There are three different customer categories to keep track of here: existing customers, prospective customers, and lapsed customers. They may share some characteristics, but still call for varying approaches and tactics. Prospective customers may not even know about your brand. On the other hand, lapsed customers dropped out of the journey already. It goes without saying that you must target them with different marketing assets. In order to make it happen, segment your audience according to relevant lines of distinction. Communicate the findings to all teams and departments.
The sales department can optimize the sales funnel and improve efficiency when it comes to closing sales. Moreover, you may discover who your high-value customers and quality leads are. It makes a ton of sense to dedicate more of your attention and resources to them, doesn’t it? As for customer service, it should also capitalize on buyer personas. After all, with ample knowledge, it’s in a better position to stay on top of shifting requirements. Both customer frustration and employee burnout are less likely to occur. It’s a clear win-win.
Lastly, content marketing is another obvious proof of value that personas add. You can select topics, messages, and content formats that will generate the most engagement. It’s also easier to pick the right keywords and set up other promotional activities.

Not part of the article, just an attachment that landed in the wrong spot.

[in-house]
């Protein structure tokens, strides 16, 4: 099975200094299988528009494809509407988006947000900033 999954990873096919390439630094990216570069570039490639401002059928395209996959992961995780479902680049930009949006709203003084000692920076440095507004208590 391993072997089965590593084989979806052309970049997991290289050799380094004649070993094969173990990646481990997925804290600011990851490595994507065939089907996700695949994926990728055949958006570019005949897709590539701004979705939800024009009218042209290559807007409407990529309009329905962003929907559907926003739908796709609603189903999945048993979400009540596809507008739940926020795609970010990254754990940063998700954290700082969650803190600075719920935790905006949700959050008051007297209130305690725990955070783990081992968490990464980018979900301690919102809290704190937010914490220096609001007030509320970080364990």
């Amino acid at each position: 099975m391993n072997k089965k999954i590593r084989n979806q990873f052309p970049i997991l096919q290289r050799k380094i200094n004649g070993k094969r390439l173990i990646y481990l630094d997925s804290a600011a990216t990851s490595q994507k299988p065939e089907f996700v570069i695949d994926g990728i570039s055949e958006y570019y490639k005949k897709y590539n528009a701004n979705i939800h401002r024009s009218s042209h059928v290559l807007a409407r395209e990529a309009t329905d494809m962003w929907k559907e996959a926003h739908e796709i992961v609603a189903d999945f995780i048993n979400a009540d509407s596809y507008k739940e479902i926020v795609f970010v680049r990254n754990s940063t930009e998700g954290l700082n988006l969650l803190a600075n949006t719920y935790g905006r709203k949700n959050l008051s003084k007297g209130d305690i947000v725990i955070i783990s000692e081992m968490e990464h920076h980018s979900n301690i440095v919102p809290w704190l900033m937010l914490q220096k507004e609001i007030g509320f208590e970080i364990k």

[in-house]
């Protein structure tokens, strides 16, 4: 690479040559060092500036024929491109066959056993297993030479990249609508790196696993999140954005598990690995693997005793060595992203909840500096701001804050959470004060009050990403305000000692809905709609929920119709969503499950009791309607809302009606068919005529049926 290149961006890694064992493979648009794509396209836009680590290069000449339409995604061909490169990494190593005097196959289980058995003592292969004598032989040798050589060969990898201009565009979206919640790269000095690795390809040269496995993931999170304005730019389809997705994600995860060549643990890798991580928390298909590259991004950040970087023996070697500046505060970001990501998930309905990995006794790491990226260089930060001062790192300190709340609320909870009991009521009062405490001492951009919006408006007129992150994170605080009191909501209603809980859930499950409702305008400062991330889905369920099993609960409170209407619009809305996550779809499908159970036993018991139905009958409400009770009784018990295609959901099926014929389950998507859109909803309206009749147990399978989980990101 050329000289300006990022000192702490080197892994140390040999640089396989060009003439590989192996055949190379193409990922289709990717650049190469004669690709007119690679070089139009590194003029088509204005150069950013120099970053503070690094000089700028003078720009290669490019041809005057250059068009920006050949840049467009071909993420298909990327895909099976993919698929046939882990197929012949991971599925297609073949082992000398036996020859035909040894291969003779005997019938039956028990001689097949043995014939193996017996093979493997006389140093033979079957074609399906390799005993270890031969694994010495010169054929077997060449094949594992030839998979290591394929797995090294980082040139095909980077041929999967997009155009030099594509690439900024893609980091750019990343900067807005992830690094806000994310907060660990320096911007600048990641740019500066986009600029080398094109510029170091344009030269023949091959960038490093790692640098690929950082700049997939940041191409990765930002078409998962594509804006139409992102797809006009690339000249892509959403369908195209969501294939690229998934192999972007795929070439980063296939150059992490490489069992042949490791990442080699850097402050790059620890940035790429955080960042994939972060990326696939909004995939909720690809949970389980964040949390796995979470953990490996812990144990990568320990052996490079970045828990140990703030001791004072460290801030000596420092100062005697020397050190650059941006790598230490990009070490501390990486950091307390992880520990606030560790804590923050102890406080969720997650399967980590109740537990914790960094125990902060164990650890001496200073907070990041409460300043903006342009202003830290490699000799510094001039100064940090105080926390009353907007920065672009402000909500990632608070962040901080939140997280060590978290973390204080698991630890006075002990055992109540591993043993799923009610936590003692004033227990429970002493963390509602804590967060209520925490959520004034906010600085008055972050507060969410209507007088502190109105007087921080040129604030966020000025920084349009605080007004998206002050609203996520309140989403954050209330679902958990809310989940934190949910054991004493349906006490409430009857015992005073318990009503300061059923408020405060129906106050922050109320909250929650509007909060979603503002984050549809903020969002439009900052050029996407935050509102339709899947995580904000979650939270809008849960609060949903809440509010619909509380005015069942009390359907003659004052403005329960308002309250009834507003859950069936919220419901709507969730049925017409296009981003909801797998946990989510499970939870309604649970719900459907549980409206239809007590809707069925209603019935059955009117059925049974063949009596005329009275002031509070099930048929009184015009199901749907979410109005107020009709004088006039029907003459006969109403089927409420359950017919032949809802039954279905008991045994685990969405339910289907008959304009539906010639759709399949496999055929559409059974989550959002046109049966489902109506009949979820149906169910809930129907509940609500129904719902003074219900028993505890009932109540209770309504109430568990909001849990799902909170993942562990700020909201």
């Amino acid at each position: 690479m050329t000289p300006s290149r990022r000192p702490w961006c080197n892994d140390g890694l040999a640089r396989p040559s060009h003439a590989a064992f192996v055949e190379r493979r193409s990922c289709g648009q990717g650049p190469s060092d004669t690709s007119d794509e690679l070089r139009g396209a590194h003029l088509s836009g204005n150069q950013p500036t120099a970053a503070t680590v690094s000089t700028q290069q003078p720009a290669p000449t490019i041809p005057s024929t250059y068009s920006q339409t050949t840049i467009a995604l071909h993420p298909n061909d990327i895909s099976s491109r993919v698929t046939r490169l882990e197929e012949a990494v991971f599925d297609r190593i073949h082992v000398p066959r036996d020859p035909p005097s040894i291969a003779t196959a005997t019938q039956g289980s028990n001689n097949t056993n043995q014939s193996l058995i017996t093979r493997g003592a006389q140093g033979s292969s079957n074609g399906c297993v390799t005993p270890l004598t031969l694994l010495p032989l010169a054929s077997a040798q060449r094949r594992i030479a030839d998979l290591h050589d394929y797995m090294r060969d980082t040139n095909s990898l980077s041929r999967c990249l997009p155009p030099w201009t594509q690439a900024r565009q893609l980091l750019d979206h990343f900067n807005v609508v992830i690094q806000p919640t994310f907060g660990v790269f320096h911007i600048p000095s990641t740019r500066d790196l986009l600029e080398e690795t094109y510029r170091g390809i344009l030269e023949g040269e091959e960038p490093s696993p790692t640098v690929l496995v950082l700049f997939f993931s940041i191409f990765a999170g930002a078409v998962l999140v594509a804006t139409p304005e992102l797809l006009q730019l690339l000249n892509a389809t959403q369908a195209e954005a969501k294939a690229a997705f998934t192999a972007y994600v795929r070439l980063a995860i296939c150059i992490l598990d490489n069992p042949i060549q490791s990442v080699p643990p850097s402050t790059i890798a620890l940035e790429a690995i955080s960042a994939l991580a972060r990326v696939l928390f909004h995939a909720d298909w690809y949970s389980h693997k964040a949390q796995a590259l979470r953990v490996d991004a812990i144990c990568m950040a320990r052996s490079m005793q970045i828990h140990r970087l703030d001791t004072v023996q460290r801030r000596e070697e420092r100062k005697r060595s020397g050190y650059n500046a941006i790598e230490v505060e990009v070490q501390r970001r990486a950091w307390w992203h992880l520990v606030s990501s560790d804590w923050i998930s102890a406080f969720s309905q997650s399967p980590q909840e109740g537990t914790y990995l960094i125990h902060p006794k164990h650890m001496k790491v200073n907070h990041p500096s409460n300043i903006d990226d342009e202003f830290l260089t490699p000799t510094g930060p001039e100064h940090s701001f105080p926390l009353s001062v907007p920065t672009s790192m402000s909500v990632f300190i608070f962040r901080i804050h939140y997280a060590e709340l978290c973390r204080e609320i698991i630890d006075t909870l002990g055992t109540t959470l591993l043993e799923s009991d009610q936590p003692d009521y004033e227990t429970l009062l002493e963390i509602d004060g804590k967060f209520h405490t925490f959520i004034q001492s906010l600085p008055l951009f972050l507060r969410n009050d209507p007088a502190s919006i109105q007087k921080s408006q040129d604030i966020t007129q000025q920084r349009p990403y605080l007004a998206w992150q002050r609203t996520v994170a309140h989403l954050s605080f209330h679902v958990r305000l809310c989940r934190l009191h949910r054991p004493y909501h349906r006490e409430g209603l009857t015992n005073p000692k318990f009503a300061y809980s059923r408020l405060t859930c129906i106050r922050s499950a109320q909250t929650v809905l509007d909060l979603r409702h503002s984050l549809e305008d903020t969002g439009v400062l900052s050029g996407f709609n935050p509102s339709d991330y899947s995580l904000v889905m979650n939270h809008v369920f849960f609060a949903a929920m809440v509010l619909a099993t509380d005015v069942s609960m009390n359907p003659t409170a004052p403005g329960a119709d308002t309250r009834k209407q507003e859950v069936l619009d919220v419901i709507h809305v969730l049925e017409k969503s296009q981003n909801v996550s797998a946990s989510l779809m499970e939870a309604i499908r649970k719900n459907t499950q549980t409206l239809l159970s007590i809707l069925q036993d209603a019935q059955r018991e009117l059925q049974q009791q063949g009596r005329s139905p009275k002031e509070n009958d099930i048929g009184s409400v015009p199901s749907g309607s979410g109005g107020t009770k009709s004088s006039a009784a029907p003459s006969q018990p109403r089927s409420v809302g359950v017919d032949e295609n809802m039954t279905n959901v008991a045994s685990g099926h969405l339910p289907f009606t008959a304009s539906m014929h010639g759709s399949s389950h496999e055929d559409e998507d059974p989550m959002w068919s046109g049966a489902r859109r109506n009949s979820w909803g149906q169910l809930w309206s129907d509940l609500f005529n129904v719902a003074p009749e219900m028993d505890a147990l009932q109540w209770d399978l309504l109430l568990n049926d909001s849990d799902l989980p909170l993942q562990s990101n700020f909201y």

Before we conclude, we should review one specific buyer persona example. Let’s say you discover a lot of your blog readers are stay-at-home, married, middle-aged moms. You do your best to discover more about their day-to-day life, as well as personal background. It turns out they are quite busy, value frugality, and regularly use Facebook.
Example of a buyer persona
This information gives you better focus and fine-tunes your digital marketing strategy. You write more relevant copy and showcase images that elicit an emotional response. For instance, you write about how to save money on energy bills and earn extra income from home. What is more, you invest in the promotion of your content on social media (Facebook in this case). Another thing to consider is timing your publishing better so that it corresponds with the audience’s leisure time. The list of possibilities for improvement goes on.